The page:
The greatest danger in times of turbulence is not the turbulence – it is to act with yesterday’s logic - Peter Drucker

The TurningTides Blog

Ideas and inspiration from Turning Tides

How can we restore the flow of trust and motivation in organisations in turbulent times?

Mams view 2016

The paradoxical theory of change holds that the more you try to make change happen the more likelihood there is of things staying the same. Planned (intentional) change disrupts the principles of ‘natural order’ in organisations and things can get stuck. There's a tendency to focus attention at the level of the individual or the team but sometimes 'difficult behaviours', conflict and repeating patterns are actually manifestations of something amiss in the system.

Adding to the complexity, there are few work places these days where collaboration isn’t on the horizon. Whether as a result of mergers, joint ventures or partnerships, teams and organisations have to work together for a variety of reasons. To reduce duplication, improve services, promote sustainability and, in some cases, to ensure survival.

Navigating transitions is a uniquely personal experience and we all respond differently. There are echoes in our own ways of reacting to turbulence and transition from early life experiences. Magnify this by the number of people caught up in the change and the complexity becomes all too evident.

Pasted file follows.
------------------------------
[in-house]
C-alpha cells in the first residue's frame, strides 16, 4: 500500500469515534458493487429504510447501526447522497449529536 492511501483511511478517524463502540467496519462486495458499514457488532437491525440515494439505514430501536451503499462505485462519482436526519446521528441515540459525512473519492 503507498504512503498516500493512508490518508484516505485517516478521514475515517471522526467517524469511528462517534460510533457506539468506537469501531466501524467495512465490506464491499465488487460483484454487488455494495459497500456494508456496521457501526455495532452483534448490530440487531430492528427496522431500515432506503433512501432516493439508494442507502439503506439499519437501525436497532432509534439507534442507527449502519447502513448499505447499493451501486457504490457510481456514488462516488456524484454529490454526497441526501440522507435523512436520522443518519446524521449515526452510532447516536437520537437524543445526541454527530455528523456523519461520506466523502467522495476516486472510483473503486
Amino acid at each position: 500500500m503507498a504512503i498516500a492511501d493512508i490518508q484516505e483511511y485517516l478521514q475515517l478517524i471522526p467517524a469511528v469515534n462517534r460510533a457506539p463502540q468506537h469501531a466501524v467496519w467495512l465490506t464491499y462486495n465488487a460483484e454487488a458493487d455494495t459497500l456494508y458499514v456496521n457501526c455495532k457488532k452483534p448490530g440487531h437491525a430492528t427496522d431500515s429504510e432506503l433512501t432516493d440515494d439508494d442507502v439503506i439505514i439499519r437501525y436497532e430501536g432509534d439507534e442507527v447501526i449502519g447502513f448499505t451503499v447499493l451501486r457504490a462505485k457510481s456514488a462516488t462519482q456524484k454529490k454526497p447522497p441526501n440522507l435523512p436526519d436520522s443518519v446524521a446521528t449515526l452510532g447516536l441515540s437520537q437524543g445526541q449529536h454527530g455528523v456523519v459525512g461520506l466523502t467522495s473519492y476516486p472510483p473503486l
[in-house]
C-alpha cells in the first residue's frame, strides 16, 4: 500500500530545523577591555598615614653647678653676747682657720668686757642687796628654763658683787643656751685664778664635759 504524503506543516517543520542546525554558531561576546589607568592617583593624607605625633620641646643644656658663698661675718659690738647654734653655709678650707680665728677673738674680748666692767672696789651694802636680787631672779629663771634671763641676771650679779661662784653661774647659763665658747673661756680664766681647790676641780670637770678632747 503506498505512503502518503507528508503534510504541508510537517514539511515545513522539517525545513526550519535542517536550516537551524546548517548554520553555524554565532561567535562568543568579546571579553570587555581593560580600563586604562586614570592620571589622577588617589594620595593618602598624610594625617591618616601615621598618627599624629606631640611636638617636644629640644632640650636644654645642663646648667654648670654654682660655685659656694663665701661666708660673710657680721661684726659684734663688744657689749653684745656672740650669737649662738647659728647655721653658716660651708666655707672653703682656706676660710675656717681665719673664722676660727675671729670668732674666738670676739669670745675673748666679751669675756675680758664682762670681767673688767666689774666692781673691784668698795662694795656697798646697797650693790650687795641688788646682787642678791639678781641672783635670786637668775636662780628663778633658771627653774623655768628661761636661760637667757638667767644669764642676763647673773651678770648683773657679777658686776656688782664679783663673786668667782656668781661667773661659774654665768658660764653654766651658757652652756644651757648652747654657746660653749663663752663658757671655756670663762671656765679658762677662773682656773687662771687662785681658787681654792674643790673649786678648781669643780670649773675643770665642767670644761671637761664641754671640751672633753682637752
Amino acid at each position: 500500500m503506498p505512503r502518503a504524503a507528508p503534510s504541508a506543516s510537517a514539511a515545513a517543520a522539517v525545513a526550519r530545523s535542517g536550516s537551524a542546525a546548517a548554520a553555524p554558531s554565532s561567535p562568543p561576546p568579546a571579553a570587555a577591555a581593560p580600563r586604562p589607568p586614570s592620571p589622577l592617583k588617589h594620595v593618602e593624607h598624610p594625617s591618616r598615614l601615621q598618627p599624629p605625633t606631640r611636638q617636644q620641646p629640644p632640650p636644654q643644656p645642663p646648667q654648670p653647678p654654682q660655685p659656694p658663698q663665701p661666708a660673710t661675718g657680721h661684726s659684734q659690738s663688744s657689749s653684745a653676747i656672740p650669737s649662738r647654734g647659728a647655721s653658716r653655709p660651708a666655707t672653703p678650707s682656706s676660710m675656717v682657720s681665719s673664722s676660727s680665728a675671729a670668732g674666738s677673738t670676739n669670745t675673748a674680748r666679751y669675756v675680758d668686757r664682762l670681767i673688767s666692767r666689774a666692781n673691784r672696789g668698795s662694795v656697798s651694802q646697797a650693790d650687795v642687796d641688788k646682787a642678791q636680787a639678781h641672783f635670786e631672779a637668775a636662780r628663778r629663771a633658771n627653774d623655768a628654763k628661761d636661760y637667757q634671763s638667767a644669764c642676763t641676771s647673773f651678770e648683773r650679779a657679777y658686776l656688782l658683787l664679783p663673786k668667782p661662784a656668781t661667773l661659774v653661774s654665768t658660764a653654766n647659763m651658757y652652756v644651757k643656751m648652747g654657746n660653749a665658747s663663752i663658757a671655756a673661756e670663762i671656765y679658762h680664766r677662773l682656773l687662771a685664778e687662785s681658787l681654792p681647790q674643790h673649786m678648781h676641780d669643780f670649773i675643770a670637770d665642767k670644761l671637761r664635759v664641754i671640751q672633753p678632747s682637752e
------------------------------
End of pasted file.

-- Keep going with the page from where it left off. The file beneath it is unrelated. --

Systemic approaches enable people to see beyond the presenting issues to reveal the hidden dynamics that are bedevilling a system. The people involved can be at the top of their game but if they’re entangled in powerful forces such as hidden loyalties it’s difficult for the system to move forward.

We invite you to explore further at our Systemic Leadership Workshop on 3-4 April 2019 in Edinburgh.

For further information follow this link

Hidden dynamics - Touching the tripwire

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